As much as I love reading, after a long day at work, I typically just want to plop myself on the couch and stare mindlessly at whatever drama is currently escalating on “The Bachelor.” By the time most of us are finished reading documents, emails, and the plethora of internet articles that we come across during our busy days, we oftentimes don’t want to come home and open up a lengthy book. I love a long reading day and an extensive novel but for those busy weeks (or sometimes months) where starting a new book just seems too ambitious, I lean heavily on short stories to help me unwind and get my dose of reading. Short stories can be a great way to de-stress and delve into another reality without the commitment of having to build upon chapter after chapter. While you might want something quick you can devour in a short amount of time, you may also want something that will keep you busy for a while without the hassle of trying to remember where you left off and what came before. Collections of short fiction are the perfect antidote; you can read one story at a time and come back for the others without having to find new reading material. Whether you read them in order, at random, a collection from the same author or an anthology, short stories are the perfect morsel of fiction. 

I have compiled some of my favorites; everything from classic individuals to collections that kept me page flipping. Check ‘em out!


Flannery O’Connor — “The Complete Stories”
My Favorites: “A Good Man is Hard to Find,” “Good Country People”
For the quirky, strange, and odd, go read O’Connor and enjoy her disturbing characters as you devour the short stories and get a taste of Southern Grotesque. If you think you know what’s going to happen — think again!

James Joyce — “Dubliners”
My Favorite: “The Dead”
Joyce pulls you back in time as you glimpse into life at the turn of the 20th century Ireland, at the height of Irish Nationalism. In this collection, his characters often face an epiphany as they navigate different periods in life.

Richard Connell — “The Most Dangerous Game” also known as “The Hounds of Zaroff”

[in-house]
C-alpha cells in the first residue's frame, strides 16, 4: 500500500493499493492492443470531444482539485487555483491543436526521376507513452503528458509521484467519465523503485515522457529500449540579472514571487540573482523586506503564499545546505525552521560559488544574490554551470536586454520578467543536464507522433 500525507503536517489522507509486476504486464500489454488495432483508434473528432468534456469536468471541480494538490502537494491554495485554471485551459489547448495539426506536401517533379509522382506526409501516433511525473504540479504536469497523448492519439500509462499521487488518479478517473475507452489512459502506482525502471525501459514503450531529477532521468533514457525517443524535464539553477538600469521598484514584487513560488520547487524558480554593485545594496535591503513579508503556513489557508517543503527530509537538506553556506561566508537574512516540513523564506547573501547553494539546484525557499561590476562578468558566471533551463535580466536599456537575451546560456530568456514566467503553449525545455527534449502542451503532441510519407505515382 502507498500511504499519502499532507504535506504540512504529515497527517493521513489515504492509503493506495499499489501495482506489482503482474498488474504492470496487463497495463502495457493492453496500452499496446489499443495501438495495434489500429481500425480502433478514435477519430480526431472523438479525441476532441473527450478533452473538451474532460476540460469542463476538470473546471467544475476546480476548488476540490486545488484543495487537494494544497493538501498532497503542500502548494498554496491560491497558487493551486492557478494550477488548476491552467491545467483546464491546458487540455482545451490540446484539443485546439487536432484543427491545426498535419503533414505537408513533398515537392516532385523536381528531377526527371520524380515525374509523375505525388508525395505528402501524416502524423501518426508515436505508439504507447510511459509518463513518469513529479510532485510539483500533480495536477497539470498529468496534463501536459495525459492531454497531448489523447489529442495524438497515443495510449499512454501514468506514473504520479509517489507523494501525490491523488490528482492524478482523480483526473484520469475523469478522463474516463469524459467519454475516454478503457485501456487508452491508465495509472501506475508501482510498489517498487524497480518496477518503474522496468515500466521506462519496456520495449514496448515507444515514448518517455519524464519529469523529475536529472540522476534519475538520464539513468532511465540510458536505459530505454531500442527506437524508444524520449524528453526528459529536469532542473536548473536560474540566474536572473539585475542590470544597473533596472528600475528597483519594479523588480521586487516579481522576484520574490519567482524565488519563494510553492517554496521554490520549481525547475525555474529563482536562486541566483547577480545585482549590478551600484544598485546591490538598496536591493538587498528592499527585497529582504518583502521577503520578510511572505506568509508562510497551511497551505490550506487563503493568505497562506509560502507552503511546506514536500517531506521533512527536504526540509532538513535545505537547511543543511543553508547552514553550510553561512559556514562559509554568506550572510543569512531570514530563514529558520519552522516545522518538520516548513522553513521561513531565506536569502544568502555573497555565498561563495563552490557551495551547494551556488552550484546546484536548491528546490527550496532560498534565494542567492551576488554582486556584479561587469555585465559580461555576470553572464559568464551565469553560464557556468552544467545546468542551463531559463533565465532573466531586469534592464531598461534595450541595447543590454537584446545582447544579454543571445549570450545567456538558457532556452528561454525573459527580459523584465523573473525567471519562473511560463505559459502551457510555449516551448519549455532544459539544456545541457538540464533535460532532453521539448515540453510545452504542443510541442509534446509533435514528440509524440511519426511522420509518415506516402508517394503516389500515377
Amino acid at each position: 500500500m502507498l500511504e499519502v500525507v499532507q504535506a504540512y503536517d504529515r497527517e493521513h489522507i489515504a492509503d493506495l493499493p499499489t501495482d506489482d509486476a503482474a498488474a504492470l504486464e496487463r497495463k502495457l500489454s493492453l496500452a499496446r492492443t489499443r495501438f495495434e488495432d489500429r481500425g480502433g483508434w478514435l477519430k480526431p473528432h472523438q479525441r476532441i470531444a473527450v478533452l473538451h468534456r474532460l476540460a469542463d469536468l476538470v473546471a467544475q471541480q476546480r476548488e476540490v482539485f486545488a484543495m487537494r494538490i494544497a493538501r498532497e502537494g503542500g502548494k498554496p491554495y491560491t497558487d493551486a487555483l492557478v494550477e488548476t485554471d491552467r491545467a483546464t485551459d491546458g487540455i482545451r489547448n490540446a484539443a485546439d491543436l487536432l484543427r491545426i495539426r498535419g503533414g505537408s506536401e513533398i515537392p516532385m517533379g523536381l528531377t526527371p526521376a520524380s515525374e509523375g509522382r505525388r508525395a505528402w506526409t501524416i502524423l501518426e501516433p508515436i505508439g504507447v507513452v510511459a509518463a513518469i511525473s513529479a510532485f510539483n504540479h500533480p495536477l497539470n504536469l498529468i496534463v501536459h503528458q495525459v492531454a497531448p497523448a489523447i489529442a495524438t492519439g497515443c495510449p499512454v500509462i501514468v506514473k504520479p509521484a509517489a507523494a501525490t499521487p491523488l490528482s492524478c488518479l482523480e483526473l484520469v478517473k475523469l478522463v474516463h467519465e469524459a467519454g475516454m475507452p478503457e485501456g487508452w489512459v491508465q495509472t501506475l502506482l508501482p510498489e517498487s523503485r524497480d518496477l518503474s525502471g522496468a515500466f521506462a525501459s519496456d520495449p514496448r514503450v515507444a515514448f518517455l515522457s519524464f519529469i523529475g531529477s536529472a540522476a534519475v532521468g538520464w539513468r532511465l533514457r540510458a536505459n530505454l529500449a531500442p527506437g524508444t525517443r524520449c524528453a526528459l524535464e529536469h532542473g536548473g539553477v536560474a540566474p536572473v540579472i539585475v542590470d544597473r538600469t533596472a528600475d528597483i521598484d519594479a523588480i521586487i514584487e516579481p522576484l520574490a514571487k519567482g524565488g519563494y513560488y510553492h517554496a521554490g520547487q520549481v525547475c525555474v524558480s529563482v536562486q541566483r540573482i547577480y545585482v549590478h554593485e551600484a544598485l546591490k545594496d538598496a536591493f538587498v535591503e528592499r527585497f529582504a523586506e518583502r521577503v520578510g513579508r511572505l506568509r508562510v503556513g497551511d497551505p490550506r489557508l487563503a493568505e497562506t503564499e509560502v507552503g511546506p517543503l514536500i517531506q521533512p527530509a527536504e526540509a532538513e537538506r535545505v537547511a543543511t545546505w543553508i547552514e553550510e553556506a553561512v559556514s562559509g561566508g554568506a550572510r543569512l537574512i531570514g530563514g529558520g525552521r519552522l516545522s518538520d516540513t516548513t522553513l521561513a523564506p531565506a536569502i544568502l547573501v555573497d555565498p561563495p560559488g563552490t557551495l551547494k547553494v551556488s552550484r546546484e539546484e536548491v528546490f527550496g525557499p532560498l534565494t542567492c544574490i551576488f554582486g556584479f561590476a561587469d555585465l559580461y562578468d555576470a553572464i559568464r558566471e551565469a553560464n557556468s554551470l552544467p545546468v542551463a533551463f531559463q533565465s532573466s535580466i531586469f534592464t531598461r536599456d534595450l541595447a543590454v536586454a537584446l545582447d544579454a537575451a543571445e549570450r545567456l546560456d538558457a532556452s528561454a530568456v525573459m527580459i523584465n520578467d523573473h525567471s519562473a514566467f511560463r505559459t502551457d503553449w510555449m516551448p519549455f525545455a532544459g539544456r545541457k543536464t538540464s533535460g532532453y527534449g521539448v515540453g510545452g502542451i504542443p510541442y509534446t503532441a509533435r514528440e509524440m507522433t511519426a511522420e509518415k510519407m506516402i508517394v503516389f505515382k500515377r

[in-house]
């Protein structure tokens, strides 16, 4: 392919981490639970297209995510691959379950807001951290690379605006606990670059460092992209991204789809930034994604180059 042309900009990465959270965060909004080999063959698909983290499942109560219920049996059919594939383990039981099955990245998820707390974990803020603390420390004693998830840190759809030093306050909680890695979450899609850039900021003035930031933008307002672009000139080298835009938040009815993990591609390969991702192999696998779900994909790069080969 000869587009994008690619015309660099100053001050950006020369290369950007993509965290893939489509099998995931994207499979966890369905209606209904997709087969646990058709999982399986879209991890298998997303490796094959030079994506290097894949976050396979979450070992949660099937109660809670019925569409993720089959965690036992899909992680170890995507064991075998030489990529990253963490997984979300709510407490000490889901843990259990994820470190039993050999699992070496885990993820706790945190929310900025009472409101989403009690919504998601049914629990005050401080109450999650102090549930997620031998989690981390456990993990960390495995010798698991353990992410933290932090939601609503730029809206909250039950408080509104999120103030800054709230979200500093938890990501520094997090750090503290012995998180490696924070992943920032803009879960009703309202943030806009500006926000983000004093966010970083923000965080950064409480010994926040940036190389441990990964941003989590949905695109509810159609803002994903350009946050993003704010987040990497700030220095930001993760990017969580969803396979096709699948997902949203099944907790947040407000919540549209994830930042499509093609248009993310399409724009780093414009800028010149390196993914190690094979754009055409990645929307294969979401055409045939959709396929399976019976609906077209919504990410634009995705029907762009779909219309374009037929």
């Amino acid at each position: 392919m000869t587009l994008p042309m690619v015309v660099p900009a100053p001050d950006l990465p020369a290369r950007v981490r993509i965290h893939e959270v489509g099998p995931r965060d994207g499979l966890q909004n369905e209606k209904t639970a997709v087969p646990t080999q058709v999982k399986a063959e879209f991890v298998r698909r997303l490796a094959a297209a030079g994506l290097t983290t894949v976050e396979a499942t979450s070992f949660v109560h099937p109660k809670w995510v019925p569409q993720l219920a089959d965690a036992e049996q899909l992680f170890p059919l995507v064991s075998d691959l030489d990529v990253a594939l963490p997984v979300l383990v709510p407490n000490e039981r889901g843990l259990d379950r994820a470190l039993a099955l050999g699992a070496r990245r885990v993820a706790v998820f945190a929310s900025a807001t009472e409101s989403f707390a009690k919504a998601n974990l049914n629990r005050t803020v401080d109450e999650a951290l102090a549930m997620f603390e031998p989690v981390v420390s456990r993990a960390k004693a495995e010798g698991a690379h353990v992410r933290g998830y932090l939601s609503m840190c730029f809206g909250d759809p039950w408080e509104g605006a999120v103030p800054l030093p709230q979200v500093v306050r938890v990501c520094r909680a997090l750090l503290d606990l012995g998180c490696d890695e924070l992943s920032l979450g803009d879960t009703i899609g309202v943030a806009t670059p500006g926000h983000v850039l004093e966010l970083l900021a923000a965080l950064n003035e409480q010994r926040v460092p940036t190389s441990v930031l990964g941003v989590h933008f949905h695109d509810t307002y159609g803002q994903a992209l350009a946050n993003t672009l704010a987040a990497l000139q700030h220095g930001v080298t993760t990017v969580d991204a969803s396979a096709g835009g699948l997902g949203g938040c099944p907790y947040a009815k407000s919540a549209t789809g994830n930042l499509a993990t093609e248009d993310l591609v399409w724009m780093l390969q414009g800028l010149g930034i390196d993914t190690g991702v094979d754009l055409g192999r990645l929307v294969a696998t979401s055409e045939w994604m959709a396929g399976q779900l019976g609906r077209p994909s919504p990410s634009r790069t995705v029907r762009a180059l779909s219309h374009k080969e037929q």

Many consider this one of the greatest short stories ever written and for good reason. It will have your heart racing as you anxiously page flip to get to the bottom General Zaroff’s deranged character!

Sherwood Anderson — “Winesburg, Ohio”
My Favorites: “The Book of the Grotesque,” “Hands,” “An Awakening”
As the collection that launched his career, Anderson revolutionized the American short story as well as American fiction with “Winesburg, Ohio.” While they are individual stories, they’re interconnected and meant to give the reader an understanding of small-town life. 


Junot Diaz — “This is How You Lose Her”
My Favorites: “Invierno,” “The Cheater’s Guide to Love”
From the author of “The Brief Wondrous Life of Oscar Wao,” this collection follows Junior, a Dominican born immigrant, and his relationship trials. While each story can and does act as a stand-alone, they can also be read together as the reader will come to know Junior’s character throughout the entirety of the collection. Enraging, heartbreaking, with dashes of humor, Diaz weaves together prose to entice readers to follow Junior’s unlikable yet captivating story.

Chimamanda Ngozi Adichie — “The Thing Around Your Neck”
My Favorites: “On Monday of Last Week,” “The American Embassy”
As the writer of “Americanah” and “We Should All Be Feminists,” I will always read anything with her name on it. Her brilliance, poise and passion for people leap off the pages, and “The Thing Around Your Neck” is no exception. Adichie’s personal writing style truly lets the reader get to know every character in just a few pages. 

Jhuma Lahiri — “Interpreter of Maladies”
My Favorites: “A Temporary Matter,” “The Treatment of Bibi Haldar,” “ The Third Continent”
Coming from Indian Origin, Lahiri utilizes the customs and practices of the culture as a basis for many of her stories. Relationships are also one of the central focuses; whether between a husband and wife, family, or cultures within a community, Lahiri writes about enriching and complicated relationships that emphasize the human experience. 

“New American Stories” — Edited by Ben Marcus
My Favorites: “Slatland,” by Rebecca Lee, “Love is a Thing on Sale for More Money Then There Exists,” by Tao Lin
As a professor at Columbia, book reviewer and essayist for some of the top publications in the world and an award-winning author, Ben Marcus is one to look to for knowing great fiction. In this collection, Marcus highlights some of the up and coming voices in American fiction with stories that are captivating and visceral. As he writes on the cover: “The potent story writers, to me, are the ones who deploy language as a kind of contraband, pumping it into us until we collapse on the floor, writhing, overwhelmed with feeling.”

Need a bite-sized dose of fiction? Come check out these short stories and collections along with others at the library today or view them online at!